Corrective Voice Therapy: What to Expect

Voice disorders can strike anyone, of any age, often in response to straining or overuse, which results in a condition called dysphonia. The raspy, breathy voice that’s typical of dysphonia usually clears up within a week or so.  

For some people, though, dysphonia persists longer, and this can be a real problem if they rely on their voice to get through the day. A hoarse voice often responds to conservative corrective voice therapy, so there’s no reason to avoid treatment. 

Lawrence Otolaryngology Associates has a speech team ready to help you, once their doctors diagnose the cause of your hoarseness. Make an appointment today to help regain your voice. 

Understanding voice disorders

Your ability to make sounds and form words depends on the vocal folds in the larynx, or voice box. Like other parts of your body that move, the vocal folds include muscle and cartilage. In addition, muscles of the larynx position the vocal folds for their various motions, including opening to allow the passage of air as you breathe. 

Like other muscles, your vocal folds can pick up bad habits or types of movement that aren’t efficient. This can result in poor positioning that causes voice changes, like hoarseness, breathiness, lack of control, or low volume. 

It’s classified as a disorder when these changes are persistent and ongoing, showing no signs of gradual improvement. 

What to expect from voice therapy

Physical Therapy for the voice, called Voice Therapy, is often an important part of your path to recovery.  After surgery, you may expect physical therapy as part of your recovery program. You can compare corrective voice therapy to a physical therapy routine for your vocal folds and larynx muscles.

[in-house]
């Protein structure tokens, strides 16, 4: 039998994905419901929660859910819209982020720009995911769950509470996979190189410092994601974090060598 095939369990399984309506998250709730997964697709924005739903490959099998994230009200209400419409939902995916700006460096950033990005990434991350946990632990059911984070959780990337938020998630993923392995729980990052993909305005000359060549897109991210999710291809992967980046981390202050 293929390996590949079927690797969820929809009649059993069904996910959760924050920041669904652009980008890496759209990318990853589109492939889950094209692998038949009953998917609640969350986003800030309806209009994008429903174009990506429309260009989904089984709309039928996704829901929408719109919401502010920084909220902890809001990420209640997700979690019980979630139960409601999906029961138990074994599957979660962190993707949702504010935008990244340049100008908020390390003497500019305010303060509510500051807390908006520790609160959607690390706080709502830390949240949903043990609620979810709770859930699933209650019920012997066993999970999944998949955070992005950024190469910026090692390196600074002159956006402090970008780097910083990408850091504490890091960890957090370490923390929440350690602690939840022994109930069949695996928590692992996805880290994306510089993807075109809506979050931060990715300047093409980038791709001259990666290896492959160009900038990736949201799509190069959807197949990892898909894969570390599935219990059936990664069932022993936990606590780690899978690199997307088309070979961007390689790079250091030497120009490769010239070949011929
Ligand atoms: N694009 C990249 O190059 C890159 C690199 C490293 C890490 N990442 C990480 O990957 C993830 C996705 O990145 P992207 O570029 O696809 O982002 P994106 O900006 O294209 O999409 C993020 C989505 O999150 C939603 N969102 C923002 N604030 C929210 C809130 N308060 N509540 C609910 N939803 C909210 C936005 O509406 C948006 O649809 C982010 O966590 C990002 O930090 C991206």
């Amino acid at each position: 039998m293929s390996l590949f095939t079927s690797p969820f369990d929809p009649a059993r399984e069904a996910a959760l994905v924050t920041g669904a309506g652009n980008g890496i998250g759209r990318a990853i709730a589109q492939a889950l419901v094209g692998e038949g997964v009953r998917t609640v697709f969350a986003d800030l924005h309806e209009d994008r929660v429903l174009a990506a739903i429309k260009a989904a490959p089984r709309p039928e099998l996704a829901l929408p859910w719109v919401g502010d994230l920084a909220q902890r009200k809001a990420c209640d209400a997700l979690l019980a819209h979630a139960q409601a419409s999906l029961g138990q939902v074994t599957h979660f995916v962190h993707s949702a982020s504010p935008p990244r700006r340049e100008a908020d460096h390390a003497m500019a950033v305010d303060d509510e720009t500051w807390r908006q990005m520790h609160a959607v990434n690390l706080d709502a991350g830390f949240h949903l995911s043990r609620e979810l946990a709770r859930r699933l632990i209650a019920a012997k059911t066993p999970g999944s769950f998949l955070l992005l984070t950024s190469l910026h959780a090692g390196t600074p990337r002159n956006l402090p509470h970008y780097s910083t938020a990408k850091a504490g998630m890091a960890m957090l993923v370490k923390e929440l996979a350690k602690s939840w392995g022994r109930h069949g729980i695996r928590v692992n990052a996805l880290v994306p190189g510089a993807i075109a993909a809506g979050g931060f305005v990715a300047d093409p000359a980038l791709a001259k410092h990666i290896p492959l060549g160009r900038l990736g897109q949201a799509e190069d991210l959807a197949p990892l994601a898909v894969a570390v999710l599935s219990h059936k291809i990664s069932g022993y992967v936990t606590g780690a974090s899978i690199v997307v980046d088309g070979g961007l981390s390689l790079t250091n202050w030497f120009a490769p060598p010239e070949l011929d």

Voice therapy usually follows any medical treatment you may require for conditions that contribute to your voice disorder. 

The nature of your therapy depends on what’s causing the voice issues, but you can expect exercises that help you to use your voice in a way that eases strain and supports correct motion while limiting movement that could lead to continued irritation of larynx tissue. 

Your exercises may include: 

If you’re overcoming a physical issue with your larynx or recovering from vocal fold surgery, you may have modified exercises that give your vocal folds and larynx a chance to heal. As with other types of physical therapy, you may have self-directed home exercises. It’s important to follow your therapist’s directions for best results. 

Contact Lawrence Otolaryngology Associates in Lawrence or Ottawa to arrange a consultation to assess your voice disorder. Your doctor will diagnose the condition and advise you if you could benefit from corrective voice therapy. Call now to schedule your appointment at the most convenient location. 

You Might Also Enjoy...

Causes of Chronic Sinusitis

It’s common at some point through the winter to deal with sinusitis and its symptoms of runny nose, postnasal drip, and congestion. It’s common, that is, when it goes away in 7-10 days. When it lasts three months or more, it’s chronic sinusitis.

Help! My Child Keeps Getting Ear Infections

Ear infections sometimes seem like a constant companion through childhood. It’s true that kids suffer from more middle ear infections than adults, some that require medical attention. Here’s what you need to know to help your child through the cycle.

Problems That Can Occur if Your Child Has a Tongue Tie

Tongue-tie is a problem when a band of tissue under the tongue is short or tight, affecting normal range of motion. It won’t always cause problems for a child, but it might in severe cases. A simple surgical procedure corrects the issue.

Am I at Risk for Vertigo?

Vertigo is a symptom that’s connected with a wide range of medical conditions, but it’s dominated by a condition that’s harmless, except for a greater risk of falling. Virtually everyone can experience vertigo, but your chances increase as you age.

How Loud Noises Affect Your Hearing Over Time

Loud noises can cause hearing loss, at the time of exposure and cumulatively, after repeated exposures. Single events may result in temporary effects, but long-term exposure usually causes permanent hearing loss.